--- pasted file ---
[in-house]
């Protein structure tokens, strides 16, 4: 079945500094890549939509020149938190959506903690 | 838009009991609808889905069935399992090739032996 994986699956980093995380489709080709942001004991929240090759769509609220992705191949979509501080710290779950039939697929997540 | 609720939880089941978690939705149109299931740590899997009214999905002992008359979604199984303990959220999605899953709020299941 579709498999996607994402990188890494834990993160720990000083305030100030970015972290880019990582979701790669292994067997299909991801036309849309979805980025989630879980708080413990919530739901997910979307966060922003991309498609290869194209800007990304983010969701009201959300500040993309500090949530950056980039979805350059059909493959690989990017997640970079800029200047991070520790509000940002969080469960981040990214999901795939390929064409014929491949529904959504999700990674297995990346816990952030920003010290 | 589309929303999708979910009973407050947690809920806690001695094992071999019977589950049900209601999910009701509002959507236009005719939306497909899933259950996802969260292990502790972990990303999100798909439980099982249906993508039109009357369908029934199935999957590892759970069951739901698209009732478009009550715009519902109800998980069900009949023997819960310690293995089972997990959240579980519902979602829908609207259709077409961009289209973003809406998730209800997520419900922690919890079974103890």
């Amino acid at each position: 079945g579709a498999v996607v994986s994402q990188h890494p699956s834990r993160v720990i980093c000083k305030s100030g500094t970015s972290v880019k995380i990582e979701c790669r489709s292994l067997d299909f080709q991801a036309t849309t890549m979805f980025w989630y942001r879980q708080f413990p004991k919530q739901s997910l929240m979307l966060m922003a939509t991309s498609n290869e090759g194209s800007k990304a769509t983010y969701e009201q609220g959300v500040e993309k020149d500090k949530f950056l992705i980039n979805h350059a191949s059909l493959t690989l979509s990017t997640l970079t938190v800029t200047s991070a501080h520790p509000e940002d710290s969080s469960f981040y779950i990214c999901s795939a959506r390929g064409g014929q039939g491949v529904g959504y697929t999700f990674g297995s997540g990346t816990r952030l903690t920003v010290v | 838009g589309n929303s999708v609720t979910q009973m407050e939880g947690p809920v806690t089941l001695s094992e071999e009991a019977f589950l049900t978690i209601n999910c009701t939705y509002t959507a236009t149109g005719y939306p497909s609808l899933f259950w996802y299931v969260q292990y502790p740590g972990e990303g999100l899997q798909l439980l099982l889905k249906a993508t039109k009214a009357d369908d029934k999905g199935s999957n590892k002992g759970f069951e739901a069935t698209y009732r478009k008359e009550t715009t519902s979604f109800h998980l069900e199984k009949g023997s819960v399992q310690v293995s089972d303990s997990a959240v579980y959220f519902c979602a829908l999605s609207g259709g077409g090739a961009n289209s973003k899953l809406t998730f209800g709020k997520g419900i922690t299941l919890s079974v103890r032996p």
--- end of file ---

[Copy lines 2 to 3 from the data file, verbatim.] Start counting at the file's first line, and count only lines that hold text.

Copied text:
């Protein structure tokens, strides 16, 4: 079945500094890549939509020149938190959506903690 | 838009009991609808889905069935399992090739032996 994986699956980093995380489709080709942001004991929240090759769509609220992705191949979509501080710290779950039939697929997540 | 609720939880089941978690939705149109299931740590899997009214999905002992008359979604199984303990959220999605899953709020299941 579709498999996607994402990188890494834990993160720990000083305030100030970015972290880019990582979701790669292994067997299909991801036309849309979805980025989630879980708080413990919530739901997910979307966060922003991309498609290869194209800007990304983010969701009201959300500040993309500090949530950056980039979805350059059909493959690989990017997640970079800029200047991070520790509000940002969080469960981040990214999901795939390929064409014929491949529904959504999700990674297995990346816990952030920003010290 | 589309929303999708979910009973407050947690809920806690001695094992071999019977589950049900209601999910009701509002959507236009005719939306497909899933259950996802969260292990502790972990990303999100798909439980099982249906993508039109009357369908029934199935999957590892759970069951739901698209009732478009009550715009519902109800998980069900009949023997819960310690293995089972997990959240579980519902979602829908609207259709077409961009289209973003809406998730209800997520419900922690919890079974103890």
């Amino acid at each position: 079945g579709a498999v996607v994986s994402q990188h890494p699956s834990r993160v720990i980093c000083k305030s100030g500094t970015s972290v880019k995380i990582e979701c790669r489709s292994l067997d299909f080709q991801a036309t849309t890549m979805f980025w989630y942001r879980q708080f413990p004991k919530q739901s997910l929240m979307l966060m922003a939509t991309s498609n290869e090759g194209s800007k990304a769509t983010y969701e009201q609220g959300v500040e993309k020149d500090k949530f950056l992705i980039n979805h350059a191949s059909l493959t690989l979509s990017t997640l970079t938190v800029t200047s991070a501080h520790p509000e940002d710290s969080s469960f981040y779950i990214c999901s795939a959506r390929g064409g014929q039939g491949v529904g959504y697929t999700f990674g297995s997540g990346t816990r952030l903690t920003v010290v | 838009g589309n929303s999708v609720t979910q009973m407050e939880g947690p809920v806690t089941l001695s094992e071999e009991a019977f589950l049900t978690i209601n999910c009701t939705y509002t959507a236009t149109g005719y939306p497909s609808l899933f259950w996802y299931v969260q292990y502790p740590g972990e990303g999100l899997q798909l439980l099982l889905k249906a993508t039109k009214a009357d369908d029934k999905g199935s999957n590892k002992g759970f069951e739901a069935t698209y009732r478009k008359e009550t715009t519902s979604f109800h998980l069900e199984k009949g023997s819960v399992q310690v293995s089972d303990s997990a959240v579980y959220f519902c979602a829908l999605s609207g259709g077409g090739a961009n289209s973003k899953l809406t998730f209800g709020k997520g419900i922690t299941l919890s079974v103890r032996p």